Looking back, I should have saved the depth of my prayer for the 90 days after the event. Human children require a full year of gestation; the last 3 months just happen to be outside the womb. Babies are simply not done yet. They are tomatoes: apparently complete on the outside, but just a nasty mess of confusion below the surface. It may be less intense, but that fourth trimester as a new parent can be more stressful than the intensity of the miracle itself. I don't honestly know where I found the strength to do it that first time. Perhaps deep inside all of us there are parenting ready-reserves called up for the task -- a remnant from our days as cavemen, where intensity-on-demand meant survival in the face of an angry wildebeest.
7 years later, I hardly feel the expert. No Dean of Parenting has lowered a doctoral hood onto my shoulders. There are fathers who have more calm, more cool, more sense of "getting it" than I ever will. But I am where I am. I am unabashedly proud of my kids and my wife, and I believe I have had more good days than bad, and that's all I can hope for.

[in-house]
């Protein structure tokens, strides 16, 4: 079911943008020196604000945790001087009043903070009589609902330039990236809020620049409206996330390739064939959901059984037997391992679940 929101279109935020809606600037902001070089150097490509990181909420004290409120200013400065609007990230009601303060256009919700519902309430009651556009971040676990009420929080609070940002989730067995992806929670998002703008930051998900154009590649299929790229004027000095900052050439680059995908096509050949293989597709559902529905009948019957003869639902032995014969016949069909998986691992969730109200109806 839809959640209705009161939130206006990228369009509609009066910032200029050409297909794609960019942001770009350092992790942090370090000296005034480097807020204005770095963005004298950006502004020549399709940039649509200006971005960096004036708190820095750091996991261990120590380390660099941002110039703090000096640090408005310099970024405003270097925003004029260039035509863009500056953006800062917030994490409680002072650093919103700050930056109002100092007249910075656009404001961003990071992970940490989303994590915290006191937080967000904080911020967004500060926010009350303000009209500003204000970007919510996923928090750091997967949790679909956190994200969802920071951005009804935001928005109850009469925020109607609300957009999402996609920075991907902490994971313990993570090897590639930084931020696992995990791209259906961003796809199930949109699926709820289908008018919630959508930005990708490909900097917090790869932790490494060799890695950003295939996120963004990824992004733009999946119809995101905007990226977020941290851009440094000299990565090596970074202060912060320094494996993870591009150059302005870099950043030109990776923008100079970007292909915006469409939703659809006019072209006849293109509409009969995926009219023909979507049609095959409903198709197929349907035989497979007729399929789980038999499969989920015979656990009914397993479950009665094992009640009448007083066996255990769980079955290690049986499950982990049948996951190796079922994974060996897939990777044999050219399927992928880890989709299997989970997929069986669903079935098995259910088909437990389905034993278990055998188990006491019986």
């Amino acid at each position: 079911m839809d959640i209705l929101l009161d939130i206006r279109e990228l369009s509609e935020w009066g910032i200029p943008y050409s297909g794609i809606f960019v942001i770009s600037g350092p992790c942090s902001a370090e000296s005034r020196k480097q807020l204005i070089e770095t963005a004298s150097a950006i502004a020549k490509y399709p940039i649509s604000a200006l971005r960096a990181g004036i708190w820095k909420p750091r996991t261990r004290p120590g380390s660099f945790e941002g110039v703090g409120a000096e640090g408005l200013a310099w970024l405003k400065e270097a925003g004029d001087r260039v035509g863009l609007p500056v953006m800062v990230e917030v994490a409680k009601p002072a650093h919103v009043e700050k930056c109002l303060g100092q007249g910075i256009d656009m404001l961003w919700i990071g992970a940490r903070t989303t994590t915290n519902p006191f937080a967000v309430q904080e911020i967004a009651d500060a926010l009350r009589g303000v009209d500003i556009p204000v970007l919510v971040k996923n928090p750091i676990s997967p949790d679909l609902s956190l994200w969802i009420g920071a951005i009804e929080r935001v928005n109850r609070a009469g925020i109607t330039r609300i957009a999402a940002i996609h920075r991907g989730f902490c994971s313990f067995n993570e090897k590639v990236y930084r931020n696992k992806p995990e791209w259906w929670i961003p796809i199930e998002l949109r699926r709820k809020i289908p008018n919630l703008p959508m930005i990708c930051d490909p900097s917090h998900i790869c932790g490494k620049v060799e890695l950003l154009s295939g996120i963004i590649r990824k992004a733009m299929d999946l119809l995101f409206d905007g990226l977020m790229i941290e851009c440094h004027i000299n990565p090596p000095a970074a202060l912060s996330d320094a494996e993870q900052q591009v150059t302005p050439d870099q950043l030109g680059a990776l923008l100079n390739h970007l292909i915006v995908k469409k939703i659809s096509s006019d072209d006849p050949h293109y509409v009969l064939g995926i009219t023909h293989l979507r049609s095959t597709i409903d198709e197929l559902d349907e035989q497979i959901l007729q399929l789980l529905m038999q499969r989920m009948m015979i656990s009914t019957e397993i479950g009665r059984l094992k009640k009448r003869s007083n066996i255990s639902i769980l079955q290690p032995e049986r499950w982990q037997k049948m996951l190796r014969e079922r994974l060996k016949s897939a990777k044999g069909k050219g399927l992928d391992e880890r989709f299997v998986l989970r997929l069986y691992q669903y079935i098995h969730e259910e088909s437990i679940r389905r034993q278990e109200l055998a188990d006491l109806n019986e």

Since then, I've seen dozens of friends, many much younger, face the wall of the fourth trimester. Last night, another friend, a young mid-20s man of faith and intellect, nervously sired a baby girl. Christian, here's all I can think to give you of any worth -- the one liners and mantras that have guided me through the darker moments. Perhaps one -- just one -- will ring true and help someday. Then I will consider this a worthy gift.
Care and Feeding: You
-- You do not need the advice of every relative and friend. Never listen to anyone unless you want to. They are not "your kids" in the way that that Toyota Prius is "your car." They are your uniquely sacred trust, and to hell with anyone who thinks they can walk a mile in your shoes. Default to ignoring everyone, including me. Extract what wisdom you can, and leave rest in the dustbin where it belongs.